I’m not alone, either. A number of authors have allowed Google to use more extensive portions of their books. Many think of it as free publicity.

The decision is also a win for researchers, and that includes authors like me who do a lot of research for their own books. If a book looks helpful, I will either purchase it or find it at a library (and increased demand on libraries may create more purchases by them). The search is one way to find things I wouldn’t have even know about otherwise. It can also help me and other researchers rule out books that aren’t helpful, saving valuable time. Even if I knew about the book in advance and now rule it out because of poor writing or apparently shoddy research, that doesn’t translate into a lost sale. If I can’t find out enough about a book, I’m unlikely to risk my time or money on it anyway.

Anything that makes access to information easier also benefits the public. So the public wins, too.

If you look only at the case caption, you might decide that Google won and the Authors Guild lost. And you’d be right.

But the real winners are authors, researchers, and the public.

Authors Guild v. Google: What Was It All About?

Monday, May 16, 2016

On April 18, the U.S. Supreme Court refused to hear arguments in Authors Guild v. Google, Inc., ending the Authors Guild’s attempts to stop the Google Books Project. This copyright case has important implications for writers, but they may not be what you think.

Article I, Section 8 of the United States Constitution gives Congress the power “To promote the Progress of Science and useful Arts, by securing for limited Times to Authors and Inventors the exclusive Right to their respective Writings and Discoveries.” In other words, copyrights are created to benefit the public by giving authors an incentive to write. But since the public—not the author—is the intended beneficiary, the law allows certain “fair uses” that overcome copyright protection when the copyright would actually inhibit new creative uses. That was the issue in Authors Guild v, Google. Was Google’s book project a copyright violation, or was it a fair use?

The case had a very long procedural background, and it’s too complicated for a blog post. But here is a quick summary of the significant facts and arguments when the case reached the 2d Circuit Court of Appeals for the final time.

In 2004, Google started making digital copies of books from hard copies owned by various research libraries. Google kept the original digital copy and gave a duplicate to the library that had provided the book, with a contractual provision prohibiting the libraries from using the copy for any purpose that violated the copyright laws. Google used its digital copies to create an online index to those books, most of which were non-fiction and some of which were out of print.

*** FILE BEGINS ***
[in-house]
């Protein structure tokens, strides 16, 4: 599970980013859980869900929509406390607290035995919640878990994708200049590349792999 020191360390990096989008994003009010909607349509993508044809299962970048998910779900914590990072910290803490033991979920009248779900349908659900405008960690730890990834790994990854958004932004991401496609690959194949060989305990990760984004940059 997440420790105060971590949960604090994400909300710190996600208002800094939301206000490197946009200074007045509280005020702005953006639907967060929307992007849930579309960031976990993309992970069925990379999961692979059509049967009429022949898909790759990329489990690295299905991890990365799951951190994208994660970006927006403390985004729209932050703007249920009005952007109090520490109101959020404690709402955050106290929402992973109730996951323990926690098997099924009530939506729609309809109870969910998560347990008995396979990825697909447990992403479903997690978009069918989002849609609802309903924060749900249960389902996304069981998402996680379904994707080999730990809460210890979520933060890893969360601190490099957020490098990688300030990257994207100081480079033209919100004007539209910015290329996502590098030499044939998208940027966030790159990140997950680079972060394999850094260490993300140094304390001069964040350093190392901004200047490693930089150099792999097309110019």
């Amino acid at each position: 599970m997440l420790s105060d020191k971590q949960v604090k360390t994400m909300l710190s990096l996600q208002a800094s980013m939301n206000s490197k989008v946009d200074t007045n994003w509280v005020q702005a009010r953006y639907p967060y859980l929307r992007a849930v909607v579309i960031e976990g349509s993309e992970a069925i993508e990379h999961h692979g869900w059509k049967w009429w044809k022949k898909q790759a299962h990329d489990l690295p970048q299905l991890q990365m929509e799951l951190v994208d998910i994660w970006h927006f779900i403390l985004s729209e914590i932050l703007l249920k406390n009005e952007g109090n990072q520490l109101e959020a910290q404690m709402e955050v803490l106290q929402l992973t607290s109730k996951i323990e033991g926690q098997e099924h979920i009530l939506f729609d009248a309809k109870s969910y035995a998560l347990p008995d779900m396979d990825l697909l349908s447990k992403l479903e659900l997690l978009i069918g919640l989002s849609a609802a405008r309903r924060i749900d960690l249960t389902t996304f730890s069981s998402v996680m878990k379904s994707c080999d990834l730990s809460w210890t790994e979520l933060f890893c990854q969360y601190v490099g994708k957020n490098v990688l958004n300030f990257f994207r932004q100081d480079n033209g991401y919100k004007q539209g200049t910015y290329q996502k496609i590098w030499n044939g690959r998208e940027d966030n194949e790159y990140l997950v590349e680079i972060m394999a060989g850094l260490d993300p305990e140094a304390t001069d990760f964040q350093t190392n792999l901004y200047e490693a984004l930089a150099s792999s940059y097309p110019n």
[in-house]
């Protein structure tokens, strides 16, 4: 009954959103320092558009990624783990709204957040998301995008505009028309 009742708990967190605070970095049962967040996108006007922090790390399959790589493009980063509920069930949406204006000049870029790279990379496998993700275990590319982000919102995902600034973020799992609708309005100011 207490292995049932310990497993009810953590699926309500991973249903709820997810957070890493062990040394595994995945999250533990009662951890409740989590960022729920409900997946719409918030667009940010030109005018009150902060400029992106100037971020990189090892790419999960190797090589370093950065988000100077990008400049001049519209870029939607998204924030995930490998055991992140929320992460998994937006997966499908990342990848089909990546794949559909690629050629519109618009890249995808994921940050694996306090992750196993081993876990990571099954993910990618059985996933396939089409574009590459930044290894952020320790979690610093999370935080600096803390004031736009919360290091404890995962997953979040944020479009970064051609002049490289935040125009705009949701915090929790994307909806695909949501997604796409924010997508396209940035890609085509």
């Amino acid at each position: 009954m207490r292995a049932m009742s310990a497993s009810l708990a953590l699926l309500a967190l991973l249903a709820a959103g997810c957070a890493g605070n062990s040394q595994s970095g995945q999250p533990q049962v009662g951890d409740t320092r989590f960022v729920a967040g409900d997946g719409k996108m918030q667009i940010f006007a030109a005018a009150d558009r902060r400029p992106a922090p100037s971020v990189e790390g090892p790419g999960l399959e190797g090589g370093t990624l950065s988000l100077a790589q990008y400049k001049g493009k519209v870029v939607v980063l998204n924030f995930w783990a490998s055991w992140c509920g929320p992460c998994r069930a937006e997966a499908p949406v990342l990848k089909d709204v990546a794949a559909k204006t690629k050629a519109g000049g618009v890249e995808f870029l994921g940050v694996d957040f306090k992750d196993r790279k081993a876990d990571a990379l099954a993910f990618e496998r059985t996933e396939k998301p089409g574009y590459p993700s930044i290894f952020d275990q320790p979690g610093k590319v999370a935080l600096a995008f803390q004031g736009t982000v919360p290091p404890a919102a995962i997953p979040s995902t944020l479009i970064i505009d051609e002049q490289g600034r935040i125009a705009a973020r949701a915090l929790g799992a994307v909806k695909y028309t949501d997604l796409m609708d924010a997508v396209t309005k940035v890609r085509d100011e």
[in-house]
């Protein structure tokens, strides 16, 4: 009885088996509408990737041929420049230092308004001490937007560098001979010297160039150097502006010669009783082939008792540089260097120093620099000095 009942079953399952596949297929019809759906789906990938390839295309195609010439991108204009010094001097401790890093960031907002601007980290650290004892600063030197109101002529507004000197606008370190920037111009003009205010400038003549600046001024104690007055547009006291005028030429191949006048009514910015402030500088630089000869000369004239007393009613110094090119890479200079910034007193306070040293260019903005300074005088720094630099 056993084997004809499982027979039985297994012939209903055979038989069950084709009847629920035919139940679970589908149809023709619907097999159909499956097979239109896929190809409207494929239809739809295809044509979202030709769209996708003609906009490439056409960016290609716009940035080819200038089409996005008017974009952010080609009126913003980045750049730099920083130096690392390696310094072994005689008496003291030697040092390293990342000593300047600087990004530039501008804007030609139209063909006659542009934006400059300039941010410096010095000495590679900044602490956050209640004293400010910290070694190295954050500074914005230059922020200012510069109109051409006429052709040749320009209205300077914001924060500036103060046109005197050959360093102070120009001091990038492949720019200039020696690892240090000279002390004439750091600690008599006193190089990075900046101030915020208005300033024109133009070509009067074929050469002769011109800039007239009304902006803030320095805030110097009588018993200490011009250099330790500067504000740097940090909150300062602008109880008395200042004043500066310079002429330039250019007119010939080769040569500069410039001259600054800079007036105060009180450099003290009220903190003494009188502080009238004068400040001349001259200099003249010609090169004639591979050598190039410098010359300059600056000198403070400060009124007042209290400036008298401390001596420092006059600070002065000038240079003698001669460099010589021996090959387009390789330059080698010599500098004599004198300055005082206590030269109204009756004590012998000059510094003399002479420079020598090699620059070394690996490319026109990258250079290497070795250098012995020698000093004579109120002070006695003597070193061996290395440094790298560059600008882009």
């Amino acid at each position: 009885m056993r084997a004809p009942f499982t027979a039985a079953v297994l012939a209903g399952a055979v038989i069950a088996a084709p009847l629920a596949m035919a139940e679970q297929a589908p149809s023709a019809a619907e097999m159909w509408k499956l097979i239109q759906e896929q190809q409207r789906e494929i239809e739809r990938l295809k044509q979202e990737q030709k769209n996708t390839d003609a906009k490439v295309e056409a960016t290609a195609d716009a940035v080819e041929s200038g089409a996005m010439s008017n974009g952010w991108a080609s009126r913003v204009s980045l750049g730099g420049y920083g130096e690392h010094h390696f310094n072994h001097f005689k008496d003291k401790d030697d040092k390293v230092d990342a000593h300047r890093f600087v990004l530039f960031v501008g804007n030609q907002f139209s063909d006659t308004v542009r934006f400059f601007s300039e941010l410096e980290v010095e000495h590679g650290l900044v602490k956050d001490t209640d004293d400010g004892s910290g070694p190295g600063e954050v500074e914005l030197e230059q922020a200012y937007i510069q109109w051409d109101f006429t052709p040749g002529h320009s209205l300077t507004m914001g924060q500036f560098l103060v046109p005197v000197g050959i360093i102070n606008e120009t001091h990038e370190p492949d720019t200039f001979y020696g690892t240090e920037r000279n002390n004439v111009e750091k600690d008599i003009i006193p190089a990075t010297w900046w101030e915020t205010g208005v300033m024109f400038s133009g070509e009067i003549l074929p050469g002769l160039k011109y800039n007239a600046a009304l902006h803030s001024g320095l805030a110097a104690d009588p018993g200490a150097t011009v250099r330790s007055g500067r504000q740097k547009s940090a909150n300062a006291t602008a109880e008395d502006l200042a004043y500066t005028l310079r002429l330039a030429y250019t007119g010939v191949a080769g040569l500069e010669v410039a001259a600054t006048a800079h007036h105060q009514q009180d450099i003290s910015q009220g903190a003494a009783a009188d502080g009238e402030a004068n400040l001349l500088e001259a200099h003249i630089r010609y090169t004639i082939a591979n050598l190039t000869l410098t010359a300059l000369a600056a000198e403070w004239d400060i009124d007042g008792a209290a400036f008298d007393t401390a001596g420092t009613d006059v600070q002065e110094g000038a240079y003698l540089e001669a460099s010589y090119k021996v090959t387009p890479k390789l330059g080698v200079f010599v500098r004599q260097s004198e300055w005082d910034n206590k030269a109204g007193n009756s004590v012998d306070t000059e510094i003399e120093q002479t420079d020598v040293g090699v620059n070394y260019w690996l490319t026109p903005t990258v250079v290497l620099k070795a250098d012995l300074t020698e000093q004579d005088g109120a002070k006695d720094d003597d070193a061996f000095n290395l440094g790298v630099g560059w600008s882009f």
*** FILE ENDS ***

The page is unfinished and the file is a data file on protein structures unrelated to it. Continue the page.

The Google Books project allows researchers to find relevant books by searching key terms selected by the researcher. The search shows all books that include those terms and gives the number of times the term is used. For example, someone who searched on “World War II” would find millions of books, each listing the number of times or pages that search term appears in the book and one or more very short excerpts (snippets) that include the search terms. Unless the book is in the public domain or the publisher or copyright holder has given permission to provide more, this basic information (title, author, etc.; number of “hits” within the book; and a snippet or two) are all the viewer will get. In most cases, it will be enough to tell the researcher whether the book is worth tracking down. If the book is in print, the search results also give links for purchasing it from unaffiliated retailers. The information does not, however, provide enough of the text to substitute for the book itself.

That’s important. Without going into the intricacies of the fair use analysis, suffice it to say that indexes are a fair use of copyrighted material if they are not a substitute for the original text (or art or other creative matter). This is true whether the index is of the old-fashioned printed type or an online search engine. Nor is it copyright infringement to make a non-public digital copy of the complete work for the limited purpose of creating that index. This principle is well settled in the case law.

I think the result in Authors Guild v. Google is consistent with the U.S. Constitution, the copyright statutes, and prior case law, so I’m not surprised by the result. But I am surprised that the Author’s Guild thought they had a chance of winning it. Or maybe their original strategy was to force a settlement that resulted in some payments to their members. If so, their strategy failed.*